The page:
These days it is dangerously hot here in Texas. I love me some overcast, drizzly days, so this weather tends to make me miserable. I solder in my garage. The thought of donning my respirator and protective goggles while hovering around an open flame makes me tear up a bit.
I’ve been making jewelry for many years and I find that as my circumstances change, my techniques change. When my son was an infant and toddler I rarely soldered because of the long stretches of time it took. I couldn’t keep him in the garage with me while I soldered because of the fumes, so I pivoted (before that became a thing), and learned how to rivet.
This month I’ve been doing some ruthless purging of clutter. As I looked at my workspace today I decided that I’d been dancing around what to make because of the heat. I decided to embrace my wire wrapping skills. It’s the perfect way for me to use all these gorgeous and interesting stones I have had for ages while keeping out of the sweltering garage. It was so satisfying to complete a pair of earrings. Rather than bemoaning the fact that I live on the freakin’ sun (see, so positive!), I looked at the obstacle, and instead of overcoming it I went another direction. If you let it, a little adversity makes you creative, leads you elsewhere, and beautiful things can happen.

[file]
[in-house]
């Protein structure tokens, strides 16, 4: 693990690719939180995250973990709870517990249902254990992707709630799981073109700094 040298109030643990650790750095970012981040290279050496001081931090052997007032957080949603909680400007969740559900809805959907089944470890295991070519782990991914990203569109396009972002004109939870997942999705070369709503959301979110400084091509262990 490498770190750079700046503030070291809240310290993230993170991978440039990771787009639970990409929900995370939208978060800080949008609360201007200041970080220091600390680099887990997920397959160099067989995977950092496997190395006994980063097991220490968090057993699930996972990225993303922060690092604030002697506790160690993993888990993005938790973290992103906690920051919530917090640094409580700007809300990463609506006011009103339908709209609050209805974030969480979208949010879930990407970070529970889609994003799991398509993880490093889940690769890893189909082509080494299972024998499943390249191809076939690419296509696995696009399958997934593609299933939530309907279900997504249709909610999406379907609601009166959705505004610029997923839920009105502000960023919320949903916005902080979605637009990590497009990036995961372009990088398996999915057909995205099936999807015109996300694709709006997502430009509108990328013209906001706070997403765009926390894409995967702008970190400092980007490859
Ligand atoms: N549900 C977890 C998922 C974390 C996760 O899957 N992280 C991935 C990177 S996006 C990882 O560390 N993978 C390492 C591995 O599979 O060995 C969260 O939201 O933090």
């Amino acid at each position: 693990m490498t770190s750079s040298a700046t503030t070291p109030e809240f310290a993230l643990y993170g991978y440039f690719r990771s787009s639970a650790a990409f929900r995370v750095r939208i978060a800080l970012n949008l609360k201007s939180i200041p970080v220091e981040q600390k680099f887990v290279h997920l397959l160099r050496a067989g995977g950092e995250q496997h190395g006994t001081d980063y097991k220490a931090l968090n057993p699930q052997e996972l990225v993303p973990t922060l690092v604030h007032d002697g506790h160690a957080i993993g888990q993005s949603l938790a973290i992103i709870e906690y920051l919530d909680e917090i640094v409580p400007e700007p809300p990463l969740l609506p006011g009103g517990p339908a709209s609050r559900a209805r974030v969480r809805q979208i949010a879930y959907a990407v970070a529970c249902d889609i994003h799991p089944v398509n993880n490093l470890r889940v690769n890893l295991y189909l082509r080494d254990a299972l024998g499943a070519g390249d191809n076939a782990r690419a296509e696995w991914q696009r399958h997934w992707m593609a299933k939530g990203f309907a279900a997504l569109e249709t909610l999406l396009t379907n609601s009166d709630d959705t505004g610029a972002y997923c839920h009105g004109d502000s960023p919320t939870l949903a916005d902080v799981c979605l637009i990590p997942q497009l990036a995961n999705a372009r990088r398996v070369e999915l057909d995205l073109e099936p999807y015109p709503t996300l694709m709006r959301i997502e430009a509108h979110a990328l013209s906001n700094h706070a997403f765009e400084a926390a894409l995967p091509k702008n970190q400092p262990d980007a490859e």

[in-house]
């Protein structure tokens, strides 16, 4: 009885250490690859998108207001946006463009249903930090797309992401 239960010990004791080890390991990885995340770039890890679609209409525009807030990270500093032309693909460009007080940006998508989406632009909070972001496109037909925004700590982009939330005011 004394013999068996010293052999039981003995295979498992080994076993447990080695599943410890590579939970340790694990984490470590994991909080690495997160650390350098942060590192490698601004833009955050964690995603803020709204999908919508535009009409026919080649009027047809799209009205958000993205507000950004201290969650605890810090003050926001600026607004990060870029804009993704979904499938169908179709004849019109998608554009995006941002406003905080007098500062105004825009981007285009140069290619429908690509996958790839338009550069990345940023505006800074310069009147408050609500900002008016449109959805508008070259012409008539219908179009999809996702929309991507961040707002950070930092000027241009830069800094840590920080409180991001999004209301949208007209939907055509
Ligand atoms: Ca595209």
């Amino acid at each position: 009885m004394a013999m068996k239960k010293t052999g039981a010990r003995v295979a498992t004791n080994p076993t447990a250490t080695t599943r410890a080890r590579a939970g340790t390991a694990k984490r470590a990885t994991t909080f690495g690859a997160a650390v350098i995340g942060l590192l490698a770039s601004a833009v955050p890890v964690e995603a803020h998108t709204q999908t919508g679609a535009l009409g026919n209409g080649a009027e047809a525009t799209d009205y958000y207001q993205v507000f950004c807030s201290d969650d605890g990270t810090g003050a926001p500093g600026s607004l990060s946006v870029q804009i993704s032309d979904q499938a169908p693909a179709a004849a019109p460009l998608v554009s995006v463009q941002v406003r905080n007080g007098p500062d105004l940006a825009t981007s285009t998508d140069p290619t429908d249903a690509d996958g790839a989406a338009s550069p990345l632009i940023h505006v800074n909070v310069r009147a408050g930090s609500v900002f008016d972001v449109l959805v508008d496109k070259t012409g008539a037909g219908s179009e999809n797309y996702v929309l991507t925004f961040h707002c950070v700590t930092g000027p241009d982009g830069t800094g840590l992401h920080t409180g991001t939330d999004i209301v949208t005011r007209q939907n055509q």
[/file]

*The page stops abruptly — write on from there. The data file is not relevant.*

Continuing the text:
What the heck is wire wrapping?
This is one of the oldest techniques for making jewelry. The key component to wire wrapped jewelry is a loop made in a piece of wire. A loop can be something as simple as bending the end of a piece of wire around round nose pliers until the very end of the wire is bent far enough that it touches the wire itself. You can go a step further and wrap that wire around itself rather than cut it off where it touches the wire, then you have a closed loop. The loop is permanent and can’t be opened. A closed loop is also called a wrapped loop hence the name wire wrapped jewelry.
The loops are connected to one another to make the mechanical connections between components or you can connect the loops with a jump ring (which is a looped wire really!).
The basic tools used for this are flush cutters, round nose pliers (essential for getting that loop!), chain nose pliers, and flat nose pliers.
Wire wrapping can get intricate and complex. There are many types of wire that come in different gauges and shapes. The wire can be used to set a stone or wrapped around other wire to create beautiful and interesting shapes and patterns. Toss in some pearls or gems and you have even more creative possibilities!
I will soak up the cool AC while I wire wrap and make plans for what I can solder in the Fall.